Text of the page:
The Problem With Fate

A Common Belief

There are many people in the world who believe in the idea of fate. They find comfort in the idea that there is some degree of purpose or meaning for one’s everyday life. Because of such belief in fate or destiny, the realms of modern mysticism such as astrology have a steady following. The irony of such a desire is found in that many of these people who desire for some form of destiny caused by eternal forces will deny the existence of God.

A Brief History

However, it is impossible to separate the concepts of fate and destiny from the supernatural (how else is one’s destiny determined?). Historically, these concepts have roots in polytheistic idolatry. For instance, the Greeks believed in three sisters Clotho, Lachesis, and Atropos( the Moirae) who are more commonly referred to as “the Fates”. These sisters were very much a part of the affairs of the lives of man, determining their time of birth, length of life, and chooser of the manner of man’s death respectively. Such a belief system was adopted also by the Romans (the Parcae) and the Germanic tribes (the Norns).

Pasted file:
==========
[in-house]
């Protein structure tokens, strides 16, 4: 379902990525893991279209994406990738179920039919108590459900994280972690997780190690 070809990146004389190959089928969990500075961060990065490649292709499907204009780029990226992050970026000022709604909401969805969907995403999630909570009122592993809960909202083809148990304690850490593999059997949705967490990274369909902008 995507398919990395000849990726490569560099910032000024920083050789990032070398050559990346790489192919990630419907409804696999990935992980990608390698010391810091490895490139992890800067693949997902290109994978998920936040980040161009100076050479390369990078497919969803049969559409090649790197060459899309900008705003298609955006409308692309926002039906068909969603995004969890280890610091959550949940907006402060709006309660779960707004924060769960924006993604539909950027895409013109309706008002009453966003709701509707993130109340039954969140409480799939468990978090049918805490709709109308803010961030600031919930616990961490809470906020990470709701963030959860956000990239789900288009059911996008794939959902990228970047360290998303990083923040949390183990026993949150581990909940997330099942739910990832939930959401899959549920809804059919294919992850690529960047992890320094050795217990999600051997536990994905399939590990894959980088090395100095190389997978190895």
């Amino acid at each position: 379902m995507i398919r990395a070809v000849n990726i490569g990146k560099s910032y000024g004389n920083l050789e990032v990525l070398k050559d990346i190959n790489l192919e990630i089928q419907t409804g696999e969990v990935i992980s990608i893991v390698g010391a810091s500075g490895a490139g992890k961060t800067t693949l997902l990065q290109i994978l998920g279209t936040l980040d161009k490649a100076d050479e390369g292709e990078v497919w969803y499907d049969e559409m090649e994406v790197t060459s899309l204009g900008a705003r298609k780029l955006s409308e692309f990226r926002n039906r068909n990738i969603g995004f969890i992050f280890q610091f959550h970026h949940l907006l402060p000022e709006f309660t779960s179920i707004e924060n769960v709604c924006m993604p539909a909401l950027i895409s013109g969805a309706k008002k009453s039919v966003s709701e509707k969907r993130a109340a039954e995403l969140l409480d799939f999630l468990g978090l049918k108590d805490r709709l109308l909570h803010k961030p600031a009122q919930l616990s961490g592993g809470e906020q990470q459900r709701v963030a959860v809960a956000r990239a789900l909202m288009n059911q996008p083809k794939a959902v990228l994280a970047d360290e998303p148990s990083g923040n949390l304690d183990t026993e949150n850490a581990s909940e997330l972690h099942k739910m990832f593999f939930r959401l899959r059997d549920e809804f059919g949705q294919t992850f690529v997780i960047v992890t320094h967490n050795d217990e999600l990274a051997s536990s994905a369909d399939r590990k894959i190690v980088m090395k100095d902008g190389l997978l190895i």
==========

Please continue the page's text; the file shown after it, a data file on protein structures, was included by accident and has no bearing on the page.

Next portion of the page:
New Spin, Old Ideas

While most modern thinkers would dismiss such mysticism as having its place in the past (correctly), they seek some determiner of their destiny beyond this life (incorrectly). The real danger is when such an attitude is mixed with the truths about one’s own determination as a child of God.

It is true that there is a greater power than man in God and that He has power over all that exists. It is also true that God exerts some form of supernatural influence in order to shape the events of man (providence). What is unclear (and purposefully so) is how such influence is exerted or the shape it will take in the moment. It is very possible to see events that shaped one’s life for the better through God’s hand in the past, but the present remains decidedly unclear. Why is this the case? It is because providence is different than fate.

The Greatest Problem

The greatest problem with the concept of fate is a lack of free will. The Greeks believed in true fatalism that all events were merely “shaped by the gods”. These three cruel sisters made sport of poor mortal man. There is a temptation by some, however, to employ a similar belief to God: to believe that the events which surround His children are shaped solely by His whim. If this were true, the world would be a much better place. Instead, God has allowed His creation the ability to make choices in every instance, including whether to follow or even to believe in Him.

It is because of this reality of life that the Christian must take great care to avoid fatalism. While we are not the ultimate shapers of our existence, we control all the choices in our lives. Our choices have meaning, for good or for bad. We cannot blame fate for our troubles. Nor can we blame God.

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